You’ve learned all there is to learn about human psychology. You’ve dedicated countless hours to the intricate physiology of the brain. You’ve poured through the DSM-5.
But despite all the work you put into becoming a professional mental health therapist, all the classes you attended and all the hands-on practice you accrued, you’re still a neophyte when it comes to one critical element of achieving your professional goals: building, maintaining, and growing a private therapy practice.
No one ever taught you how to run a business.
Most therapists learn to build their practices through trial and error. They make mistakes, learn from them, make adjustments, and repeat the cycle until they have thriving practices, with stellar reputations and steady streams of new clients.
But there’s no reason you need to start from nothing — not when a community of successful professionals has paved the way.
We want to help you get off on the right foot. Here are three mistakes to avoid when building your private therapy practice.
The first place you look when shopping for a new car or phone, when choosing a restaurant or hotel, or even looking for a new home is the internet. Why would it be any different for a client searching for a mental health provider?
These days, marketing and online marketing are one in the same. If you want clients to find your practice, you need to make sure you have a robust online presence.
Therapy business consultant L. Gordon Brewer, Jr., M.Ed., LMFT, writes that it’s not enough to be findable online:
“Your website is your public face. Spending the time and investment to get a well-functioning and good-looking website will payoff for years to come.”
Supplement your practice’s website with listings in the leading online therapy directories. Psychology Today and GoodTherapy.org are both common first stops for those seeking therapists.
And don’t forget social media. Some of the most successful therapists build their practices around lively Facebook communities where they post helpful articles and spark discussions.
Miranda Palmer, who runs a “Business School Bootcamp” for therapists, writes that, when she began her private practice, she didn’t know what “market research” meant. “That led to several bad...or at least odd decisions,” Palmer writes.
Market research doesn’t have to be intimidating. It can simply mean understanding the needs of potential therapy clients in your area and how those needs are already being (or not being) met.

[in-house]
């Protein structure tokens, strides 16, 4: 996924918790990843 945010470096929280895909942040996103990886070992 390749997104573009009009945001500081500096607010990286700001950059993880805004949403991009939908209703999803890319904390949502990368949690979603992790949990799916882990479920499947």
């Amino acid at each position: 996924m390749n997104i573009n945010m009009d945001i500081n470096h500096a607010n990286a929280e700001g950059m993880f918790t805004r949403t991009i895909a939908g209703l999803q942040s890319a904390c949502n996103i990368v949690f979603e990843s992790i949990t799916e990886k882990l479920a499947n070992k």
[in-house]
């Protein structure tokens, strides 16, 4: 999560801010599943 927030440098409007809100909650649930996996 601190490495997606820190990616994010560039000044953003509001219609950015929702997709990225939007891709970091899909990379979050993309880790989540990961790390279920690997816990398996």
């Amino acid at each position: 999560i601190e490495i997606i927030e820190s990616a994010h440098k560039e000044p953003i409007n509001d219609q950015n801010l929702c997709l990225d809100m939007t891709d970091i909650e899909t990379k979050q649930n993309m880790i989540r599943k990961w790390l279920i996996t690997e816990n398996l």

If there are already several therapists in your area providing general mental health services, and you intend to do the same, you may struggle to attract new clients and referrals. But if there is a population with unmet needs — seniors struggling with depression, veterans struggling with PTSD — you may be able to carve out a niche for your practice.
The key to finding your niche is mastering a modality that is well-suited to treating a particular population or a particularly challenging mental health issue, which brings us to the third pitfall…
At the Wellness Institute, we teach Heart-Centered Hypnotherapy, a powerful treatment model for helping your clients access the subconscious roots of their psychological challenges, healing their minds, bodies, and spirits.
Specialties like hypnotherapy can help you treat your clients more effectively, but they can also help you build your private therapy practice. We recently looked at the incomes of some of our graduates and found that many of them reach six figures annually.
By specializing, our graduates have been able to charge between $150 and $200 per session. Because clients achieve rapid, long-lasting results, many of them are willing to pay out-of-pocket, allowing our graduates to break free of restrictive insurance panels.
By cornering their local market on hypnotherapy, our graduates also establish themselves as a go-to source in their area. They receive regular referrals and retain most of their clients, even for difficult issues such as trauma and opioid addiction.
Establishing an online presence, understanding the local market, and specializing in a proven modality are three ways to supercharge your fledgling private therapy practice. What else can you do?
Discover “13 Ways to Grow or Start Your Private Practice” in our new guide for mental health professionals. Click below for your free copy.